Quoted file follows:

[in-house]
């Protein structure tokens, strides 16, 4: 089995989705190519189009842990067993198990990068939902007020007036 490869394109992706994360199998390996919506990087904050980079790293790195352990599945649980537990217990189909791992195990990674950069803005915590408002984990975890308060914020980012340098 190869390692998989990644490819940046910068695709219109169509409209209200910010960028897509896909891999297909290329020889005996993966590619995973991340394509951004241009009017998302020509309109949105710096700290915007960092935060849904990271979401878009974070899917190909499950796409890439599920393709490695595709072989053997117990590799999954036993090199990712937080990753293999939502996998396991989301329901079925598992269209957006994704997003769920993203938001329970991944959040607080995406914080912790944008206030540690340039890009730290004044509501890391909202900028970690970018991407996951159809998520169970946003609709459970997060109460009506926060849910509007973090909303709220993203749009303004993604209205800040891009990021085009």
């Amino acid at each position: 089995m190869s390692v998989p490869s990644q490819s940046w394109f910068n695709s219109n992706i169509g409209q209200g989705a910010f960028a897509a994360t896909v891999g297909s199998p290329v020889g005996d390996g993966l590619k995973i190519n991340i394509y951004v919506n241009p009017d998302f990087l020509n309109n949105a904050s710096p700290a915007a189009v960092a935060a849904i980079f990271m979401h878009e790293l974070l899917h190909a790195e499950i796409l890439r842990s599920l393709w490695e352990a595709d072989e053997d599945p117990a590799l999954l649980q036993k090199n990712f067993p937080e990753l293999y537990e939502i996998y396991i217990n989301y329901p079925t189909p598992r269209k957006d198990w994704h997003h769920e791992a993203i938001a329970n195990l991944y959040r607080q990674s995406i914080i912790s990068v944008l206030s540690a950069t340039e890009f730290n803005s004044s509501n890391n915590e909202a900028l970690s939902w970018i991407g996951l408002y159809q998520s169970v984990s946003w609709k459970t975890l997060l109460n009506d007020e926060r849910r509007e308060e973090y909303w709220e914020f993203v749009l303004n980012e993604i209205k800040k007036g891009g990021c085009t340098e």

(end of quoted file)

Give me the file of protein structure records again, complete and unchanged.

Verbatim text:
[in-house]
């Protein structure tokens, strides 16, 4: 089995989705190519189009842990067993198990990068939902007020007036 490869394109992706994360199998390996919506990087904050980079790293790195352990599945649980537990217990189909791992195990990674950069803005915590408002984990975890308060914020980012340098 190869390692998989990644490819940046910068695709219109169509409209209200910010960028897509896909891999297909290329020889005996993966590619995973991340394509951004241009009017998302020509309109949105710096700290915007960092935060849904990271979401878009974070899917190909499950796409890439599920393709490695595709072989053997117990590799999954036993090199990712937080990753293999939502996998396991989301329901079925598992269209957006994704997003769920993203938001329970991944959040607080995406914080912790944008206030540690340039890009730290004044509501890391909202900028970690970018991407996951159809998520169970946003609709459970997060109460009506926060849910509007973090909303709220993203749009303004993604209205800040891009990021085009």
């Amino acid at each position: 089995m190869s390692v998989p490869s990644q490819s940046w394109f910068n695709s219109n992706i169509g409209q209200g989705a910010f960028a897509a994360t896909v891999g297909s199998p290329v020889g005996d390996g993966l590619k995973i190519n991340i394509y951004v919506n241009p009017d998302f990087l020509n309109n949105a904050s710096p700290a915007a189009v960092a935060a849904i980079f990271m979401h878009e790293l974070l899917h190909a790195e499950i796409l890439r842990s599920l393709w490695e352990a595709d072989e053997d599945p117990a590799l999954l649980q036993k090199n990712f067993p937080e990753l293999y537990e939502i996998y396991i217990n989301y329901p079925t189909p598992r269209k957006d198990w994704h997003h769920e791992a993203i938001a329970n195990l991944y959040r607080q990674s995406i914080i912790s990068v944008l206030s540690a950069t340039e890009f730290n803005s004044s509501n890391n915590e909202a900028l970690s939902w970018i991407g996951l408002y159809q998520s169970v984990s946003w609709k459970t975890l997060l109460n009506d007020e926060r849910r509007e308060e973090y909303w709220e914020f993203v749009l303004n980012e993604i209205k800040k007036g891009g990021c085009t340098e």